June 3, 2020

Apollo 11 40 Years Later: Did We Really go to the Moon?



As the 40th anniversary of the historic Apollo 11 Moon landing rolls around this month, its time to address the inevitable. Every so often at a star party, someone asks me if you can see the flag(s) we left on the Moon. When I explain that even the largest pieces of hardware, the base of the lunar landers, were only a scant seven meters across, far below the resolution power of my 8″ reflector, someone inevitably pipes up in the dark; “because we never did go there, that’s really why!”

Of course, I already know that no amount of reasoning will dissuade some people; the outlook is “the government hides everything,” and that tends to be the ultimate answer for any conspiracy. Still, this one urban myth just won’t die. What good evidence is there that we did if fact visit the Moon? Is there any merit to counter even the strongest arguments against it?

Sometimes, its daunting to see so called “serious” science channels swallow the hype on this, as well. I believe the legend persists because after the whirlwind days of Apollo, everyone expected manned solar system exploration would be soon to follow. We were supposed to have hover cars and air locks on our houses by now. Of course, some sci-fi prophecies did come true; we have more computing power on our Iphones than Apollo ever dreamed of, and everything is made of plastic. Still, the Apollo missions stand out as a singular achievement that we just didn’t have the will to follow up on.

So, just what are the best arguments the Moon hoaxers have? And what proofs are there, if any, that we did in fact go?

The Cons:

You don’t see any stars in Moon photos: This old saw can be blamed on sci-fi TV and movies; film directors love a star-dappled sky. Plus, we’re always told that the reason we don’t see stars on the Earth in the day time is the fact that our atmosphere scatters light… so why don’t you see stars on the Moon? The reality is that glare still exists, even in a vacuum. Where as the human eye in complete darkness operates roughly at about 1/20th shutter speed exposure, much shorter exposures were used in the bright daylight that saturated the lunar surface. And don’t forget, despite its bright night time appearance, the Moon is actually a very gray place! Long time exposures would be necessary to create a bright star spangled lunar background.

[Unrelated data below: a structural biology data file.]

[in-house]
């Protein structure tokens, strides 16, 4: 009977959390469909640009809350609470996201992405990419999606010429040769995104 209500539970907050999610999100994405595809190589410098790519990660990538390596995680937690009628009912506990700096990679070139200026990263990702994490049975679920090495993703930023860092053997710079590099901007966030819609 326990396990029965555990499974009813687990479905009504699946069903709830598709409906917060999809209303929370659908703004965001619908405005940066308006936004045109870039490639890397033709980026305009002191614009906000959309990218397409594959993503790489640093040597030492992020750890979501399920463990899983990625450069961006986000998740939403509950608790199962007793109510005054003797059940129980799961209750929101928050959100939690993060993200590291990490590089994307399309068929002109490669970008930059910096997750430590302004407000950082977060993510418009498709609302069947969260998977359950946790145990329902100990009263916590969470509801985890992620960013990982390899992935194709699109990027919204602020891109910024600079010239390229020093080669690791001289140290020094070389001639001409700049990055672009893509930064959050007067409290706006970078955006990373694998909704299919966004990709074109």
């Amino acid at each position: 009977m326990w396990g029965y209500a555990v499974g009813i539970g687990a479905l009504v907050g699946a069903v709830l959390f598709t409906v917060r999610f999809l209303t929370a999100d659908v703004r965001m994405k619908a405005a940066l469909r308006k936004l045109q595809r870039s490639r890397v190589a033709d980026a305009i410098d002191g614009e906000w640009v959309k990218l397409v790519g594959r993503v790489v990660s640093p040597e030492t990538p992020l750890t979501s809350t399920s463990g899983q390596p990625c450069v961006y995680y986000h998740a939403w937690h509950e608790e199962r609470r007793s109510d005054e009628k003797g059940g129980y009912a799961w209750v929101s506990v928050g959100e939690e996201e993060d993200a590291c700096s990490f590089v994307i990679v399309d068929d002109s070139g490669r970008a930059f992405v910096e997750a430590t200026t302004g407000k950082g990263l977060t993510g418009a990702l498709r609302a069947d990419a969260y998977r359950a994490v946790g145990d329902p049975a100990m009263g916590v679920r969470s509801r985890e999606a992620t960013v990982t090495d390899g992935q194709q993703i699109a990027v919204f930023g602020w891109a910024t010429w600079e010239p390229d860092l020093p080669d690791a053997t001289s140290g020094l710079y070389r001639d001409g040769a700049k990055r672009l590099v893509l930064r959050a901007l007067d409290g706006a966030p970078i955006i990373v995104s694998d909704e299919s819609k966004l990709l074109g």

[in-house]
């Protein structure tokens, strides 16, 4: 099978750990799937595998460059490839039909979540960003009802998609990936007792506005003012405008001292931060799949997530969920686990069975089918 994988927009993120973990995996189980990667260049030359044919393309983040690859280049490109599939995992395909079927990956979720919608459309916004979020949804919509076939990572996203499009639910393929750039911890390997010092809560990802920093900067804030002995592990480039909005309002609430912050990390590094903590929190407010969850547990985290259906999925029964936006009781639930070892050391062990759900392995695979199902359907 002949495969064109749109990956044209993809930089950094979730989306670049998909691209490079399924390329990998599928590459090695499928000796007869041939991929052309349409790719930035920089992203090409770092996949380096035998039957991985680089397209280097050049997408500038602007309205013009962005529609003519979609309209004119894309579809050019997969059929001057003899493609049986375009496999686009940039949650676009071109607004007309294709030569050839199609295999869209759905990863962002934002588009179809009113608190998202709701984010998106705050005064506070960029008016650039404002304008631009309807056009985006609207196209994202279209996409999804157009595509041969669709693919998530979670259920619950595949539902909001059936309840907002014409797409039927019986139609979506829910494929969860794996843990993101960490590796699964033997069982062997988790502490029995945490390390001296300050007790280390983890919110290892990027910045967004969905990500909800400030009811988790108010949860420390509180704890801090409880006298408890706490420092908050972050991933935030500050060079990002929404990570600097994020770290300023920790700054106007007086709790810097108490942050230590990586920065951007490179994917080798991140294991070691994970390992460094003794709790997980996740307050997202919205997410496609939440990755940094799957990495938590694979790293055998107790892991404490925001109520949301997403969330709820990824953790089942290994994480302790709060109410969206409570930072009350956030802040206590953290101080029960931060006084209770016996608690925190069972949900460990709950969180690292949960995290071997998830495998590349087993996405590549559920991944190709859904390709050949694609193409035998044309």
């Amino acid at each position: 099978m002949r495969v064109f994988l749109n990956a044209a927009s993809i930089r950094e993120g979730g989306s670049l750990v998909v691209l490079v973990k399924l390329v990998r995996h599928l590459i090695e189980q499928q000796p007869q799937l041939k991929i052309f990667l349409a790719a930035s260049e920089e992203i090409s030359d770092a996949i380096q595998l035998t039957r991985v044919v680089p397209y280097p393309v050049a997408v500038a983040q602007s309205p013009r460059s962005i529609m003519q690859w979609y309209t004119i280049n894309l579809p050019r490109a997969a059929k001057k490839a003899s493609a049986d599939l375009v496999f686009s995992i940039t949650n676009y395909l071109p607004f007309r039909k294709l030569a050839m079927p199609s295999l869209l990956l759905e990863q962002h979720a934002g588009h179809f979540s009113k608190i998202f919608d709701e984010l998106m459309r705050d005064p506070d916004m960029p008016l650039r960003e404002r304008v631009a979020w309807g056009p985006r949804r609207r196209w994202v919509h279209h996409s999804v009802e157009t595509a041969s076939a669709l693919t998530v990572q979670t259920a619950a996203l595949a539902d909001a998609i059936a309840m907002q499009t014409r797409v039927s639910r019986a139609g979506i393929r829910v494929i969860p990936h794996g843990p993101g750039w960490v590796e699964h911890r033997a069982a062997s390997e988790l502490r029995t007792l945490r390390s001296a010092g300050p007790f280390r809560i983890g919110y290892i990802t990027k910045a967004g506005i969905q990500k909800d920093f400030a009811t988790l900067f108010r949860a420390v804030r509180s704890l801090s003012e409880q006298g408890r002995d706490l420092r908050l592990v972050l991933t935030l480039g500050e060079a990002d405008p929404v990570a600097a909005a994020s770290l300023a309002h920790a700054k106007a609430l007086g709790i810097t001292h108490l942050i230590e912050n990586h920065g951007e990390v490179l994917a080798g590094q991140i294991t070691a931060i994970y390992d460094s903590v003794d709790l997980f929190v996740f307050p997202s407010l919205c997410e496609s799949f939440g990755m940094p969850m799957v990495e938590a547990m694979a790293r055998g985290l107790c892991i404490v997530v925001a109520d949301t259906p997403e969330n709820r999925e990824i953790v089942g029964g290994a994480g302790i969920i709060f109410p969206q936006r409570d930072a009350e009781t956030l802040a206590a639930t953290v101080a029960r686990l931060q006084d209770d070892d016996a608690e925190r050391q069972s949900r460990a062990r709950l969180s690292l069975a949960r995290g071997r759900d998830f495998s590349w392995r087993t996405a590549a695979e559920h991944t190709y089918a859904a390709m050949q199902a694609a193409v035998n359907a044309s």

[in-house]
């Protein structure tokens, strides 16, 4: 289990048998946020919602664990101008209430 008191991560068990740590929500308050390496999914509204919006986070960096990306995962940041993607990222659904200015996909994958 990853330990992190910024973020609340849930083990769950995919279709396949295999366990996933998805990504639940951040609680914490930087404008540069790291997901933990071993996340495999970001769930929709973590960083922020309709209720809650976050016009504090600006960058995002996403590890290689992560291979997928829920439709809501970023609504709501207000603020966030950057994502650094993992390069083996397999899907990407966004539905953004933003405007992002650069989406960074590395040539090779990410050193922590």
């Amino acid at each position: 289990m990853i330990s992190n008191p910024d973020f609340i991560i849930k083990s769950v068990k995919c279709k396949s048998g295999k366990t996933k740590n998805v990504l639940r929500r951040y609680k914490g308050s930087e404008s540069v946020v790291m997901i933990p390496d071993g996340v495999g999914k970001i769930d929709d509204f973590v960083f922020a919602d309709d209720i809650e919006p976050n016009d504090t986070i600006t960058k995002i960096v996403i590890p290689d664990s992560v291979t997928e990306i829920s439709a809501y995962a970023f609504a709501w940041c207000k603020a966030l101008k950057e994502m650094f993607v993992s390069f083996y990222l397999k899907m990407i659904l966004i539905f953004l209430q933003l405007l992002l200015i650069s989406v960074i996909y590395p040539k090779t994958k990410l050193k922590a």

The radiation would have killed the astronauts: Solar flares. Cosmic rays. The Earth’s own Van Allen radiation belts. True, space is a nasty place that is not very conducive to life as we know it. And the skin of the crew compartment of the Lunar Excursion Module was thin… scarcely more than triple aluminum foil…could the astronauts have survived this “lethal bath?” Firstly, these missions were all of a short duration. The longest was Apollo 17 of only 3 days duration on the lunar surface. There was indeed a risk of radiation exposure, and all the astronauts did in fact receive a higher than the typical Earthbound dose. In fact, almost all of the Apollo astronauts have since developed early stage cataracts, consistent with radiation exposure during their lunar journey. Nearly all also reported occasional optical “flashes” that were no doubt the result of the occasional cosmic ray passing through their retinas. The radiation was part of the risk involved. Astronaut Jack Swigert of Apollo 13 fame died of cancer, which is suggestive but not confirmed to have been caused by his trip to the Moon. Also, insertion into lunar orbit was devised in such a way that it path minimized the astronauts’ radiation exposure during passage through the Earth’s radiation belts. Most types of radiation, such as alpha and beta particles, can be easily stopped by a thin sheet of metal. Gamma radiation is the nasty stuff, and fortunately, these high energy particles are much more rare. A big solar flare was indeed a threat, more so after 1970, as the Sun approached solar maximum. Still, a large Coronal Mass Ejection would have to hit the Earth Moon system just right to be lethal, and it  generally takes the heavy particles take days to reach Earth, which would have given Moon-ward bound astronauts plenty of time to abort.